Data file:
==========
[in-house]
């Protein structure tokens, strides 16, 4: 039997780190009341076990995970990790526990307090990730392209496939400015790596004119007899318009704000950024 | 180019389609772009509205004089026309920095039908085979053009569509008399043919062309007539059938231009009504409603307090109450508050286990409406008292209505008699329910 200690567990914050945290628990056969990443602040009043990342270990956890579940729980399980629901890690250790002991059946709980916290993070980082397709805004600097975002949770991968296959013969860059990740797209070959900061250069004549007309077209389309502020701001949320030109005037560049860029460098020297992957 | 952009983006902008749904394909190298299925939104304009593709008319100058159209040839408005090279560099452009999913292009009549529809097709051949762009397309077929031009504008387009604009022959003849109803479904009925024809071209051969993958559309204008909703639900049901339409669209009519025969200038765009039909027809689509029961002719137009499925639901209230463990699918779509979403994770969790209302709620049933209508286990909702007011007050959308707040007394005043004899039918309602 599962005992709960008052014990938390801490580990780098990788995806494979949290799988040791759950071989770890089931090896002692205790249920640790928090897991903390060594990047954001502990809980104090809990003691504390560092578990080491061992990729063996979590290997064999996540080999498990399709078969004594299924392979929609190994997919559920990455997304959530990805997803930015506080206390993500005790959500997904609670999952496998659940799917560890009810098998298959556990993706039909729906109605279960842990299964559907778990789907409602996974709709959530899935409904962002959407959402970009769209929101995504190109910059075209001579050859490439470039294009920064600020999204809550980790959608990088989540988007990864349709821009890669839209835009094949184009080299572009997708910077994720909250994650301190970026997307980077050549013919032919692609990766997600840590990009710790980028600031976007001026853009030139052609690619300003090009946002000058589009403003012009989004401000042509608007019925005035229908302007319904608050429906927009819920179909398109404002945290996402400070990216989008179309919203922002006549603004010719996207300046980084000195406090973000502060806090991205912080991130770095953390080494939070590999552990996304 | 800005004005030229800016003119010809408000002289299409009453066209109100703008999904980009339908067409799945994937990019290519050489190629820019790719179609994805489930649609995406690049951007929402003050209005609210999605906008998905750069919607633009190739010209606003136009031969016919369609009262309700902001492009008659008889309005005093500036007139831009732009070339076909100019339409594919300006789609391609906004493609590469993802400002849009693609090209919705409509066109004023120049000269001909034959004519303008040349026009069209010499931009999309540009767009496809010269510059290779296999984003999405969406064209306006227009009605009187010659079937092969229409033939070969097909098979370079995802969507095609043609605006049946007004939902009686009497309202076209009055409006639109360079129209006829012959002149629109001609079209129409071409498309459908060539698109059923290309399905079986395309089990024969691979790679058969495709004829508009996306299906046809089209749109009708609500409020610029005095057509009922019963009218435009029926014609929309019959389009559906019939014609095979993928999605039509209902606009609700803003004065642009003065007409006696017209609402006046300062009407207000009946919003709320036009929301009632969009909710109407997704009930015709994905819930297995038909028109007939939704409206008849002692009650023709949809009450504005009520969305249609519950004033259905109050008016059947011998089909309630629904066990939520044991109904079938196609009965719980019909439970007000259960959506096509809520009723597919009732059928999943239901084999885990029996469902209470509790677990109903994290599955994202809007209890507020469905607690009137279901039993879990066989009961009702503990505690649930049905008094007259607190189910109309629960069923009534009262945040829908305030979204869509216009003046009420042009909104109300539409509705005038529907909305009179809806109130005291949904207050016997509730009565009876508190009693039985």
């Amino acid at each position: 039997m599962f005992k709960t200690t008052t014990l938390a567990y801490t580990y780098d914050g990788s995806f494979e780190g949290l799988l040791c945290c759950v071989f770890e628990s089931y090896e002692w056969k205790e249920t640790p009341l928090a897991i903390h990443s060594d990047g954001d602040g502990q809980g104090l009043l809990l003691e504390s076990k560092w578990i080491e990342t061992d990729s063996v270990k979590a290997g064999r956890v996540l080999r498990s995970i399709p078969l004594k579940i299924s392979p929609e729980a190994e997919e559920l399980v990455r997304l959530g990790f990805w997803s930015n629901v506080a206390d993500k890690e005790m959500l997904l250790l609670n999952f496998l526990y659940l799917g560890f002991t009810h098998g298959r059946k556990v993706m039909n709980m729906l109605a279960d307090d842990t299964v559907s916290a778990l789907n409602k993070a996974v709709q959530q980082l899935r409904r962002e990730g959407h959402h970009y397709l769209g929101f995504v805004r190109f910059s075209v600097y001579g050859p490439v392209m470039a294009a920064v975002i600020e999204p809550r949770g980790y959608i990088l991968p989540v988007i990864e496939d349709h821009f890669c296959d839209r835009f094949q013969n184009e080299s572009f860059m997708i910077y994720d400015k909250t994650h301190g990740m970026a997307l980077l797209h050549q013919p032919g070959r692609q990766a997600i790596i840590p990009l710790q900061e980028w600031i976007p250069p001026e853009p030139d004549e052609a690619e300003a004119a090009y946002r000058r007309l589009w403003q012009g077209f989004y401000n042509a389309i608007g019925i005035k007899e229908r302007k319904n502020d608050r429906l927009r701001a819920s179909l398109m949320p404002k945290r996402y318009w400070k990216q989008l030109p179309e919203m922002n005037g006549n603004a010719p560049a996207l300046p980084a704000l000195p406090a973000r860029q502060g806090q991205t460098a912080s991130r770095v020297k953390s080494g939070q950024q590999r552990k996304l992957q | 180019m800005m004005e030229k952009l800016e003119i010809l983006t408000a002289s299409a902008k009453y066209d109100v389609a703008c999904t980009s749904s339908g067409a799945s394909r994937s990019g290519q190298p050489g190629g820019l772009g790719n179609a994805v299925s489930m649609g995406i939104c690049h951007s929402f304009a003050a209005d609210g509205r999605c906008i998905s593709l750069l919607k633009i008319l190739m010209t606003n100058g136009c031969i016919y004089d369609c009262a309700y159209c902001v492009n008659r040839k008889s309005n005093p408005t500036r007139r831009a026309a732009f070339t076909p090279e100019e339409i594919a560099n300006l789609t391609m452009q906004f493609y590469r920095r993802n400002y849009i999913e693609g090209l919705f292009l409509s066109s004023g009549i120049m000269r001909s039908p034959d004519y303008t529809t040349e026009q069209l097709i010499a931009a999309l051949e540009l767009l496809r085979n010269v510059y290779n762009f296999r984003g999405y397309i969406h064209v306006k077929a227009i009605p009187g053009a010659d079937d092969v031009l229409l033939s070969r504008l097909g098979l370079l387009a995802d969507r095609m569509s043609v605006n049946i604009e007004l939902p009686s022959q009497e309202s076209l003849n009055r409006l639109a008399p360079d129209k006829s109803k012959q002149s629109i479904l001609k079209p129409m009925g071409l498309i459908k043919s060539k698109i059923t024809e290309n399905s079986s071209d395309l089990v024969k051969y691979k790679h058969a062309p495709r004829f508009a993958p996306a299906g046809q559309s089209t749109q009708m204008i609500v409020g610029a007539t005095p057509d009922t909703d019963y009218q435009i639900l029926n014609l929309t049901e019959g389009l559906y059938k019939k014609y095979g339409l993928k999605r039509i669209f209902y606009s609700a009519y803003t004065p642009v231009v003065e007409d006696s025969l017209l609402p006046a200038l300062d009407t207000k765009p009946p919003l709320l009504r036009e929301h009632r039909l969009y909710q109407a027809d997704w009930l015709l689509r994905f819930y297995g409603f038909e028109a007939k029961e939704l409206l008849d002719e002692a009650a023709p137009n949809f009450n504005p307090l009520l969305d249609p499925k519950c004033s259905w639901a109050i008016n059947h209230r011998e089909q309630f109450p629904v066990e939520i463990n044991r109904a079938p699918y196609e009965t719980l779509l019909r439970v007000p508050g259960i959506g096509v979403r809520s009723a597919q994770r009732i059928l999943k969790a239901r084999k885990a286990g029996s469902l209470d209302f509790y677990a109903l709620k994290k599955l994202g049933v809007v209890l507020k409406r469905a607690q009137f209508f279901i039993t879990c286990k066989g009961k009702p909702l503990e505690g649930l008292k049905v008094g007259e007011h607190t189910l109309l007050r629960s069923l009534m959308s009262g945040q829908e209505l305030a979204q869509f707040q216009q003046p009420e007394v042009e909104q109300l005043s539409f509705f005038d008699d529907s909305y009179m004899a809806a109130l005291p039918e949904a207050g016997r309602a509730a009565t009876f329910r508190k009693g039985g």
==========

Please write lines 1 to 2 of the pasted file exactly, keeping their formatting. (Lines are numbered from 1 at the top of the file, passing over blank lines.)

[in-house]
């Protein structure tokens, strides 16, 4: 039997780190009341076990995970990790526990307090990730392209496939400015790596004119007899318009704000950024 | 180019389609772009509205004089026309920095039908085979053009569509008399043919062309007539059938231009009504409603307090109450508050286990409406008292209505008699329910 200690567990914050945290628990056969990443602040009043990342270990956890579940729980399980629901890690250790002991059946709980916290993070980082397709805004600097975002949770991968296959013969860059990740797209070959900061250069004549007309077209389309502020701001949320030109005037560049860029460098020297992957 | 952009983006902008749904394909190298299925939104304009593709008319100058159209040839408005090279560099452009999913292009009549529809097709051949762009397309077929031009504008387009604009022959003849109803479904009925024809071209051969993958559309204008909703639900049901339409669209009519025969200038765009039909027809689509029961002719137009499925639901209230463990699918779509979403994770969790209302709620049933209508286990909702007011007050959308707040007394005043004899039918309602 599962005992709960008052014990938390801490580990780098990788995806494979949290799988040791759950071989770890089931090896002692205790249920640790928090897991903390060594990047954001502990809980104090809990003691504390560092578990080491061992990729063996979590290997064999996540080999498990399709078969004594299924392979929609190994997919559920990455997304959530990805997803930015506080206390993500005790959500997904609670999952496998659940799917560890009810098998298959556990993706039909729906109605279960842990299964559907778990789907409602996974709709959530899935409904962002959407959402970009769209929101995504190109910059075209001579050859490439470039294009920064600020999204809550980790959608990088989540988007990864349709821009890669839209835009094949184009080299572009997708910077994720909250994650301190970026997307980077050549013919032919692609990766997600840590990009710790980028600031976007001026853009030139052609690619300003090009946002000058589009403003012009989004401000042509608007019925005035229908302007319904608050429906927009819920179909398109404002945290996402400070990216989008179309919203922002006549603004010719996207300046980084000195406090973000502060806090991205912080991130770095953390080494939070590999552990996304 | 800005004005030229800016003119010809408000002289299409009453066209109100703008999904980009339908067409799945994937990019290519050489190629820019790719179609994805489930649609995406690049951007929402003050209005609210999605906008998905750069919607633009190739010209606003136009031969016919369609009262309700902001492009008659008889309005005093500036007139831009732009070339076909100019339409594919300006789609391609906004493609590469993802400002849009693609090209919705409509066109004023120049000269001909034959004519303008040349026009069209010499931009999309540009767009496809010269510059290779296999984003999405969406064209306006227009009605009187010659079937092969229409033939070969097909098979370079995802969507095609043609605006049946007004939902009686009497309202076209009055409006639109360079129209006829012959002149629109001609079209129409071409498309459908060539698109059923290309399905079986395309089990024969691979790679058969495709004829508009996306299906046809089209749109009708609500409020610029005095057509009922019963009218435009029926014609929309019959389009559906019939014609095979993928999605039509209902606009609700803003004065642009003065007409006696017209609402006046300062009407207000009946919003709320036009929301009632969009909710109407997704009930015709994905819930297995038909028109007939939704409206008849002692009650023709949809009450504005009520969305249609519950004033259905109050008016059947011998089909309630629904066990939520044991109904079938196609009965719980019909439970007000259960959506096509809520009723597919009732059928999943239901084999885990029996469902209470509790677990109903994290599955994202809007209890507020469905607690009137279901039993879990066989009961009702503990505690649930049905008094007259607190189910109309629960069923009534009262945040829908305030979204869509216009003046009420042009909104109300539409509705005038529907909305009179809806109130005291949904207050016997509730009565009876508190009693039985």